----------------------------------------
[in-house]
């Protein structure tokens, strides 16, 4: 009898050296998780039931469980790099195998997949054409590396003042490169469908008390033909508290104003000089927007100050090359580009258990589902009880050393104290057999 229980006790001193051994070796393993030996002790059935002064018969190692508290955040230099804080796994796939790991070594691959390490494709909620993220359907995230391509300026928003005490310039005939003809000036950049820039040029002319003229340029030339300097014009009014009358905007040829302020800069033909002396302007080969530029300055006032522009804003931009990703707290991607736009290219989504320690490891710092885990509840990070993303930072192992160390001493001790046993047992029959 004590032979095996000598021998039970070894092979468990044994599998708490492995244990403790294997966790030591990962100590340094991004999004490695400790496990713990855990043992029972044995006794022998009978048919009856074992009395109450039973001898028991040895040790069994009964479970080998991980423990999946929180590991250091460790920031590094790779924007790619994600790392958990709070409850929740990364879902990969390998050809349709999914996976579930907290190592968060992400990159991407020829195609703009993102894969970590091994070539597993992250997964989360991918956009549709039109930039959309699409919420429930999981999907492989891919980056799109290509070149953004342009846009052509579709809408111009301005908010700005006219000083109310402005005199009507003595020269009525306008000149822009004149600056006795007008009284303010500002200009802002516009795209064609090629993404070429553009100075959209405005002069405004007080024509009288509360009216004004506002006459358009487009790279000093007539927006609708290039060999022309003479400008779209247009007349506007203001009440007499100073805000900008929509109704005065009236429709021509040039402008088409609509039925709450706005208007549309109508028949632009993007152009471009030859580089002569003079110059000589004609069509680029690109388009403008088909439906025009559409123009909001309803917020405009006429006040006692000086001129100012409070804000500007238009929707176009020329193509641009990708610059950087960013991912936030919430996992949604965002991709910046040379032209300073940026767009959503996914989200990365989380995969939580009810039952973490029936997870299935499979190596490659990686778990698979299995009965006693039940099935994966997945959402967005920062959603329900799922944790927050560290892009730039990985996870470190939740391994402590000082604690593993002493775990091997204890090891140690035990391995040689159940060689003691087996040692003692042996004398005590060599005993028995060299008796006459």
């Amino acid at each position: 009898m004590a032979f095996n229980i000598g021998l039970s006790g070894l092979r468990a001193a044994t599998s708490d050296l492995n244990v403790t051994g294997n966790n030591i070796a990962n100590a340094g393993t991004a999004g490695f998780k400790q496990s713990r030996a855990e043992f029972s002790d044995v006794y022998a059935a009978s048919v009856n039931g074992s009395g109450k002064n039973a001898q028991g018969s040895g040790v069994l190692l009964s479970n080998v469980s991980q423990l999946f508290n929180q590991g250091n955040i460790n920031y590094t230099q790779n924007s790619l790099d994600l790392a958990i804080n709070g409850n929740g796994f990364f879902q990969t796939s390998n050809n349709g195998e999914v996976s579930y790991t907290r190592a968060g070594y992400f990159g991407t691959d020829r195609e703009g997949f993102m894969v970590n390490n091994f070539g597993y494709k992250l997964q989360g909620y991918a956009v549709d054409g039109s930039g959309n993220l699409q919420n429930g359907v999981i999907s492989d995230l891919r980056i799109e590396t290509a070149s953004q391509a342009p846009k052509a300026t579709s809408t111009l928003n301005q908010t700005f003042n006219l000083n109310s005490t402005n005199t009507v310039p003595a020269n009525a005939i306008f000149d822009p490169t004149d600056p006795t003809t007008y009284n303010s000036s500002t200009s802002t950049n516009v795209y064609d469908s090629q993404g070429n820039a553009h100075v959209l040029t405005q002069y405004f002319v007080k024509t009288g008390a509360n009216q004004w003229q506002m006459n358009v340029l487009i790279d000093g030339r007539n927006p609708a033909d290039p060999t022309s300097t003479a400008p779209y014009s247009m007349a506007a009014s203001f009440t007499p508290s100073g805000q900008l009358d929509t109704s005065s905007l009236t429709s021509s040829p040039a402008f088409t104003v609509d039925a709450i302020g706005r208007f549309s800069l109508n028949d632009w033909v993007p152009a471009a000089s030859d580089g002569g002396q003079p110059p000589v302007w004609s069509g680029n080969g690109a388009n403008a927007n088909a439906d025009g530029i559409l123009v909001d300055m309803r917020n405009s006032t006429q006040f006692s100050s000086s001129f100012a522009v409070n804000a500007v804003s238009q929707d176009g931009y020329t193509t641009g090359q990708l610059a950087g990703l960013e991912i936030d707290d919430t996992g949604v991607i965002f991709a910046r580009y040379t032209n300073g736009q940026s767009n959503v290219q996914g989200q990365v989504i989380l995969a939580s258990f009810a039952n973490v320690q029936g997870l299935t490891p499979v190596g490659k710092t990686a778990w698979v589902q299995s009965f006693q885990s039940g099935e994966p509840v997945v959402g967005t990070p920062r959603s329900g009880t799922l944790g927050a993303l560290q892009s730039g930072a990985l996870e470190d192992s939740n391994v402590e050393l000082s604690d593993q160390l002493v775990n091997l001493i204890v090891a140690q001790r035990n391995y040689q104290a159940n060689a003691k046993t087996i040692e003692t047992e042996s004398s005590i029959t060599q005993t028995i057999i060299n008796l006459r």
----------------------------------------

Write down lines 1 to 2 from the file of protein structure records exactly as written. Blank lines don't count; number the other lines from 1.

[in-house]
């Protein structure tokens, strides 16, 4: 009898050296998780039931469980790099195998997949054409590396003042490169469908008390033909508290104003000089927007100050090359580009258990589902009880050393104290057999 229980006790001193051994070796393993030996002790059935002064018969190692508290955040230099804080796994796939790991070594691959390490494709909620993220359907995230391509300026928003005490310039005939003809000036950049820039040029002319003229340029030339300097014009009014009358905007040829302020800069033909002396302007080969530029300055006032522009804003931009990703707290991607736009290219989504320690490891710092885990509840990070993303930072192992160390001493001790046993047992029959 004590032979095996000598021998039970070894092979468990044994599998708490492995244990403790294997966790030591990962100590340094991004999004490695400790496990713990855990043992029972044995006794022998009978048919009856074992009395109450039973001898028991040895040790069994009964479970080998991980423990999946929180590991250091460790920031590094790779924007790619994600790392958990709070409850929740990364879902990969390998050809349709999914996976579930907290190592968060992400990159991407020829195609703009993102894969970590091994070539597993992250997964989360991918956009549709039109930039959309699409919420429930999981999907492989891919980056799109290509070149953004342009846009052509579709809408111009301005908010700005006219000083109310402005005199009507003595020269009525306008000149822009004149600056006795007008009284303010500002200009802002516009795209064609090629993404070429553009100075959209405005002069405004007080024509009288509360009216004004506002006459358009487009790279000093007539927006609708290039060999022309003479400008779209247009007349506007203001009440007499100073805000900008929509109704005065009236429709021509040039402008088409609509039925709450706005208007549309109508028949632009993007152009471009030859580089002569003079110059000589004609069509680029690109388009403008088909439906025009559409123009909001309803917020405009006429006040006692000086001129100012409070804000500007238009929707176009020329193509641009990708610059950087960013991912936030919430996992949604965002991709910046040379032209300073940026767009959503996914989200990365989380995969939580009810039952973490029936997870299935499979190596490659990686778990698979299995009965006693039940099935994966997945959402967005920062959603329900799922944790927050560290892009730039990985996870470190939740391994402590000082604690593993002493775990091997204890090891140690035990391995040689159940060689003691087996040692003692042996004398005590060599005993028995060299008796006459």